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Paul Vadakumpadan, Guwahati says,
Letter from the Himalayas
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Guwahati, Nov. 29. Recently, I almost reached the Himalayas. Not quite. Well, I was on the foothills.

I was privileged to visit some of the most beautiful spots on the Himalayan foothills. Our journey started in one of the fastest growing cities of India, Siliguri, the gateway to the region. Hardly out of the city, we were already climbing steadily. In about two hours we were at Mirik, a little hill town, known for its scenic beauty and friendly people.  The majestic Don Bosco School, beautifully designed and impressively built is the pride of the town. The four member local Salesian community gave us, Fr. Mathew George and myself,  a most cordial and affectionate welcome.  The 600 Don Bosco school children in that attractive Himalayan town know well that Don Bosco loves them too.
The next day our destination was the world famous tourist centre of Darjeeling. Enroute we spent some unforgettable moments in front of the glorious Kangchendzonga. I was reminded of what William Wordsworth wrote in another context ``Earth hath not anything to show more fair:
Dull would he be of soul who could pass by
A sight so touching in its majesty.``

In Darjeeling, Bishop Stephen Lepcha welcomed us heartily. The diocese is celebrating its golden jubilee this year.  He shared with us an elaborate plan that has been drawn up to mark the event.

While driving from Darjeeling to Sonada, we passed by  the nondescript village of Rangbull. For me it was full of touching memories. It was here, exactly forty years ago, I started  my missionary life (sorry for a little boasting), as a young student of Philosophy at Salesian College, Sonada. The College itself has changed hugely. It is an institution that has formed generations of Salesians. It continues to do so today. I was pleasantly surprised to see several of my former students serving now on the staff.

The next part of our journey took us down to the Tista river and up to Kalimpong town. I admired the engineering skills of the men who built these mountain roads. At some hair pin curves, my heart was in my mouth. But Fr. Mathew at the wheel was in perfect control. The Salesian community of Kalimpong welcomed us heartily. Fr. Pulingathil (Jr.) with whom I started my missionary life four decades ago in Rangbull, still works here. We remembered, in fact celebrated, the memory of those days. We prayed in the new church dedicated to Don Bosco which was to be blest in a couple of days.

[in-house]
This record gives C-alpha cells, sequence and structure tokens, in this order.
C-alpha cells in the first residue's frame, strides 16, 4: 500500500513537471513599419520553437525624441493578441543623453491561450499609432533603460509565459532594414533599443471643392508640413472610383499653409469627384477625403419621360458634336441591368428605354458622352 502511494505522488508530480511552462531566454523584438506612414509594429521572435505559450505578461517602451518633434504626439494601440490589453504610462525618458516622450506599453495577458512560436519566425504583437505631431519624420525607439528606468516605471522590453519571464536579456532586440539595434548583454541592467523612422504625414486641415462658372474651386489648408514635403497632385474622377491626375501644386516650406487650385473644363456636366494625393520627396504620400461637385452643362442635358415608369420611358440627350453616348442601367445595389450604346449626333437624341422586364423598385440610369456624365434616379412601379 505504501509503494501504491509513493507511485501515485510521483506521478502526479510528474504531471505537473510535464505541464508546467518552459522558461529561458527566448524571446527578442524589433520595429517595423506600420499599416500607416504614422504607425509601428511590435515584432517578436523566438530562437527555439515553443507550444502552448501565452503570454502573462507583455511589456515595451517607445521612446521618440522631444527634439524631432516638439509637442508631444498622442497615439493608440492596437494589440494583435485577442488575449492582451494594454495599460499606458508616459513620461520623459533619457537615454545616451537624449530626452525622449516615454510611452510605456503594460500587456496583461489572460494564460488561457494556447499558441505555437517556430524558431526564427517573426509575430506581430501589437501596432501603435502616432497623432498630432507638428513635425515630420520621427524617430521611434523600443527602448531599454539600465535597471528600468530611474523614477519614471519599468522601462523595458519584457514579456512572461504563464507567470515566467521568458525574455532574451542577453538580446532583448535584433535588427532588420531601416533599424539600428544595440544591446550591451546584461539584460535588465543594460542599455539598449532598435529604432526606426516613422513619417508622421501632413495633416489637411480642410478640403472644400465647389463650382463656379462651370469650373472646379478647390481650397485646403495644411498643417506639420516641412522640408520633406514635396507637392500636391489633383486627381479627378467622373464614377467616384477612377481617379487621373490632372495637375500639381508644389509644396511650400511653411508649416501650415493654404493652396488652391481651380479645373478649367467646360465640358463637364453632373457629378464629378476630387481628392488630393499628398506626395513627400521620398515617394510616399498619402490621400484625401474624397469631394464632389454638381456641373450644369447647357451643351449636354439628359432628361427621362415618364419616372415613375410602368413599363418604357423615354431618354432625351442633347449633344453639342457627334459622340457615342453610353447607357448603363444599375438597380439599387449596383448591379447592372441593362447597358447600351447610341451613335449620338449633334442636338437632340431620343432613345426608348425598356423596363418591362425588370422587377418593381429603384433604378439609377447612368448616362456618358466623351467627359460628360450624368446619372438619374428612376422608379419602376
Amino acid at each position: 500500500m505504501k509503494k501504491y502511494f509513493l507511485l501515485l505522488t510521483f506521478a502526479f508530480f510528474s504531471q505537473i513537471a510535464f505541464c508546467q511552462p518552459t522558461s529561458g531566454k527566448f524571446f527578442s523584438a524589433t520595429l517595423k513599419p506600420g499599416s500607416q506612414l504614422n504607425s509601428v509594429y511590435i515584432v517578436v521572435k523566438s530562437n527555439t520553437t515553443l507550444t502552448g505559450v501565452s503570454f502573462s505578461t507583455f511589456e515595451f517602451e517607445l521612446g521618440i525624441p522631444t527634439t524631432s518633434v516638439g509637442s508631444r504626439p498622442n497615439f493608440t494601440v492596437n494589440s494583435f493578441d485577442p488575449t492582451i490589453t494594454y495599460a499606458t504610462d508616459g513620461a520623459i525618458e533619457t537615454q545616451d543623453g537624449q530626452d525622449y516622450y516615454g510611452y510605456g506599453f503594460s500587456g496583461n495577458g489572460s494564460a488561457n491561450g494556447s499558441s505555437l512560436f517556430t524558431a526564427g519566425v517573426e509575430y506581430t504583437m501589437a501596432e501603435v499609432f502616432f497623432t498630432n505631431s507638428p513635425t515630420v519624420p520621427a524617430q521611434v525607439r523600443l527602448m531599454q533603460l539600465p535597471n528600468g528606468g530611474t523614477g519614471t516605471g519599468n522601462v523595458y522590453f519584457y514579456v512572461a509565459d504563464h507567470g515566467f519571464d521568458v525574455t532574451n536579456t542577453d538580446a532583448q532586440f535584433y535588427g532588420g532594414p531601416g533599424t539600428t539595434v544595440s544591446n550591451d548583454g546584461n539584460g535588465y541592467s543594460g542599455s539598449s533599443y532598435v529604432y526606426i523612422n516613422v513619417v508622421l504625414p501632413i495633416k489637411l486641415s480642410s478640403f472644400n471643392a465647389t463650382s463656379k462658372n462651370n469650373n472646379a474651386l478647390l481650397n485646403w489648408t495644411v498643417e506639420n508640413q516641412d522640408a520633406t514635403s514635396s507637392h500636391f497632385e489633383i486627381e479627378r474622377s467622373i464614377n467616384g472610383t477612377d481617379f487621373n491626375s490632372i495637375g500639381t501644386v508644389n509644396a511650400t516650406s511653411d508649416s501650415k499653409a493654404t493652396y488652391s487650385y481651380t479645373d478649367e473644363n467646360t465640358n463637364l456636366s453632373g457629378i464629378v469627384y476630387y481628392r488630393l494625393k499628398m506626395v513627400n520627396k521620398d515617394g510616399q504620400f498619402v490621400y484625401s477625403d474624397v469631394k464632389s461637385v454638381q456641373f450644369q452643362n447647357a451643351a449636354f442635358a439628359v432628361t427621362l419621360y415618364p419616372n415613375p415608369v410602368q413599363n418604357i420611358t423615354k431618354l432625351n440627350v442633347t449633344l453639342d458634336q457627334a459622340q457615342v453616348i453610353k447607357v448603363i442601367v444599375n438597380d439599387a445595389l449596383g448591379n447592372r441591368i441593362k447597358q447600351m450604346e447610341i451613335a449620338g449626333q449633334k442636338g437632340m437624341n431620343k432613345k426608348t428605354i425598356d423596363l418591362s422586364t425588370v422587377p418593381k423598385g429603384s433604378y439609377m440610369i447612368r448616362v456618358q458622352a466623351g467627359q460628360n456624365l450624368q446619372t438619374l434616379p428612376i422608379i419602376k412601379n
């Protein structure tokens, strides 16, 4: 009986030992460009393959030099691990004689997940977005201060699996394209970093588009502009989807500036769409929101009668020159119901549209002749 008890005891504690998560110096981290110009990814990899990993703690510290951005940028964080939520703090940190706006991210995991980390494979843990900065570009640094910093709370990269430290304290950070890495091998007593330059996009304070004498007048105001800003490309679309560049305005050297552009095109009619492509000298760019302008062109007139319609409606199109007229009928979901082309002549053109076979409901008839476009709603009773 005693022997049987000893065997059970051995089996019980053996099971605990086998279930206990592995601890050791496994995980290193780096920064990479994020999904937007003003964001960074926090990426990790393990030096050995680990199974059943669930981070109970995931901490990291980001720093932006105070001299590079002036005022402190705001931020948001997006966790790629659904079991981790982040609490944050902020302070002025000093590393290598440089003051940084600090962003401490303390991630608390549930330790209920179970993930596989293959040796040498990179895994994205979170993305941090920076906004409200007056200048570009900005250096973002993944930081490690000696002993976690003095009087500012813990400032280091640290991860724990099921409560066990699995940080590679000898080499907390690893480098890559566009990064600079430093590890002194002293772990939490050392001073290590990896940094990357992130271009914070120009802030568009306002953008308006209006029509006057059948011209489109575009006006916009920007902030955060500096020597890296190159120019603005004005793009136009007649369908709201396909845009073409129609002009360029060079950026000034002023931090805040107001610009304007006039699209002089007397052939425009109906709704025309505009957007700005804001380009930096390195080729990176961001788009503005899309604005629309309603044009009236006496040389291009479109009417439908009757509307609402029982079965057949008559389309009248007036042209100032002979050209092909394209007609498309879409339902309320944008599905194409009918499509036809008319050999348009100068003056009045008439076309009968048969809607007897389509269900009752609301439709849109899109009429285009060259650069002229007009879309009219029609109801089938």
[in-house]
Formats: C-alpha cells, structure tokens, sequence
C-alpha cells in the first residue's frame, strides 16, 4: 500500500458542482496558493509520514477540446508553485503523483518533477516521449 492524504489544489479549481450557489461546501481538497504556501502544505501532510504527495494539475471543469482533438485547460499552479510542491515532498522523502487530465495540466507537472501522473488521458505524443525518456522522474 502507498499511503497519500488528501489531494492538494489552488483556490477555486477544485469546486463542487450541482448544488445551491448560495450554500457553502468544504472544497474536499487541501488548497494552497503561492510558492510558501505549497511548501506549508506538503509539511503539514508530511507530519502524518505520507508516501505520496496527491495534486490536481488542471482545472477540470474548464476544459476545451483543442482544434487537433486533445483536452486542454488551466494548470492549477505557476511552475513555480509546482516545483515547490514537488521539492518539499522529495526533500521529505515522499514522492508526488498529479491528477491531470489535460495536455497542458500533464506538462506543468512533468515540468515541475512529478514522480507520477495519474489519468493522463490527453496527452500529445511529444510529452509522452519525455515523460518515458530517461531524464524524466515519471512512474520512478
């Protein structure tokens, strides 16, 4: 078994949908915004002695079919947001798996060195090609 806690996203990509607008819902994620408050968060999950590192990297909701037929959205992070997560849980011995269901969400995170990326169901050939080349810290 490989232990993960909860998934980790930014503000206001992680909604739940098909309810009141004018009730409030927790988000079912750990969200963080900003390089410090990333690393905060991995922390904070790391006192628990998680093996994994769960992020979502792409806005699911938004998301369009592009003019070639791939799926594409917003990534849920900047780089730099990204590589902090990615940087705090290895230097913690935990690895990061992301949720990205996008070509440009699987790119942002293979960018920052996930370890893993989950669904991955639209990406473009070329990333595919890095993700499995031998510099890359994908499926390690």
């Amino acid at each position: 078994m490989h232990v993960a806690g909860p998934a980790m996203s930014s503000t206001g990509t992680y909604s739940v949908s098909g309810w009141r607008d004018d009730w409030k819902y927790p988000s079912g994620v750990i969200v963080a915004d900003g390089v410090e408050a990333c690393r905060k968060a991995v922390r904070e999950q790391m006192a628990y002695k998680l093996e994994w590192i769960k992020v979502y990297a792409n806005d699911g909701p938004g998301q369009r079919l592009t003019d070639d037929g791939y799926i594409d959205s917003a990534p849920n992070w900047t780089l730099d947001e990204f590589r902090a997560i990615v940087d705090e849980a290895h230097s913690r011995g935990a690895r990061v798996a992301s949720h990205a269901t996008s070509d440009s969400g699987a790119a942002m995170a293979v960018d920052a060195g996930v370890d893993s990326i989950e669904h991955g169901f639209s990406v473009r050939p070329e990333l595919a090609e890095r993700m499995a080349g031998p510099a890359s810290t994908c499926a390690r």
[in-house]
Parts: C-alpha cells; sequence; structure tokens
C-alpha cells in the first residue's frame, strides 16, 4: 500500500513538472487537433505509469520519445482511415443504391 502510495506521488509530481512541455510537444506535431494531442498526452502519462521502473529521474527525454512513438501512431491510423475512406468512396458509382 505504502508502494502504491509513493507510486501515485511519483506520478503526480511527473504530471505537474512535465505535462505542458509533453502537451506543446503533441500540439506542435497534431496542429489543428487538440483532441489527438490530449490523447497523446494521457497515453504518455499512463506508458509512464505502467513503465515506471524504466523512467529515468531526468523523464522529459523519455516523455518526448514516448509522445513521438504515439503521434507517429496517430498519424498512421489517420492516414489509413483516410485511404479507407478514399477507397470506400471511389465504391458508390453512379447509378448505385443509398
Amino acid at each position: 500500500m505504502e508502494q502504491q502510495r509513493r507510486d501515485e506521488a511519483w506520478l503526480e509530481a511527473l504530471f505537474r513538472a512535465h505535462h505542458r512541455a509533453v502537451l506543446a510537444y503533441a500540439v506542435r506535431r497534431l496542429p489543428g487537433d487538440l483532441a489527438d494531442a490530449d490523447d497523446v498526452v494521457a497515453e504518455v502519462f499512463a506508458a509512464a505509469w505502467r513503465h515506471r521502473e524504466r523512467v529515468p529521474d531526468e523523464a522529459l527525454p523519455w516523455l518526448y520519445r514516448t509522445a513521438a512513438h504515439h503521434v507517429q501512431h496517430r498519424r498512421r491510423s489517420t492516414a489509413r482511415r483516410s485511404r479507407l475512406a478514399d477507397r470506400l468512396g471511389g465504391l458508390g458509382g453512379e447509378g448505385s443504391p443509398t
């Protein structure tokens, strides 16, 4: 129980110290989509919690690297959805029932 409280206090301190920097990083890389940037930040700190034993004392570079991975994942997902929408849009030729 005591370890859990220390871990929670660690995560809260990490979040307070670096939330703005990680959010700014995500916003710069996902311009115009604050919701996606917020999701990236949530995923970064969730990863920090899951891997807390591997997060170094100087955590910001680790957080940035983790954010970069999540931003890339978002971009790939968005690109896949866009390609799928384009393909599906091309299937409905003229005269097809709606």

Early morning  the next day, while driving back to Siliguri, we stopped again to admire the mighty Kangchendzonga, dressed in immaculate white, seemingly asleep. Motionless but magnificent. Pity that Wordsworth was not privileged to see this heavenly sight. If he had, Composed upon Westminster Bridge would have been only his second best.
What was a missiologist doing on the Himalayan foothills? Something missiological, of course. Archbishop Thomas has been speaking about a Himalayan strategy of evangelization. The fact is there are about 800 million people who call the Himalayan region their home. The Himalayan range itself crosses Bhutan, Tibet, India, Nepal, Pakistan, and Afghanistan. A good part of the 1700 mile long range is located in the Indian states of Jammu and Kashmir, Himachal Pradesh, Uttarakhand, Sikkim and Arunachal Pradesh in India. Southeast Asia has remarkable affinity with this region. While Pakistan and Afghanistan may look distant and Kashmir inaccessible, not so the areas closer to us.
The last issue of Newsline carried an article from the BBC website on the spectacular growth of Christianity in China. Northeast India, granted its strategic location, is significant from every point of view, including that of Christian witness. The small but vibrant communities of the Himalayan foothills as well as the large and flourishing communities of the Northeast are facing a great missionary challenge: ``Look all round from where you are, to north and south, to east and west, for all the land within sight I shall give to you...`` not for you to occupy but to sanctify with the good news of Jesus Christ (Genesis 13:14-15).



 
 
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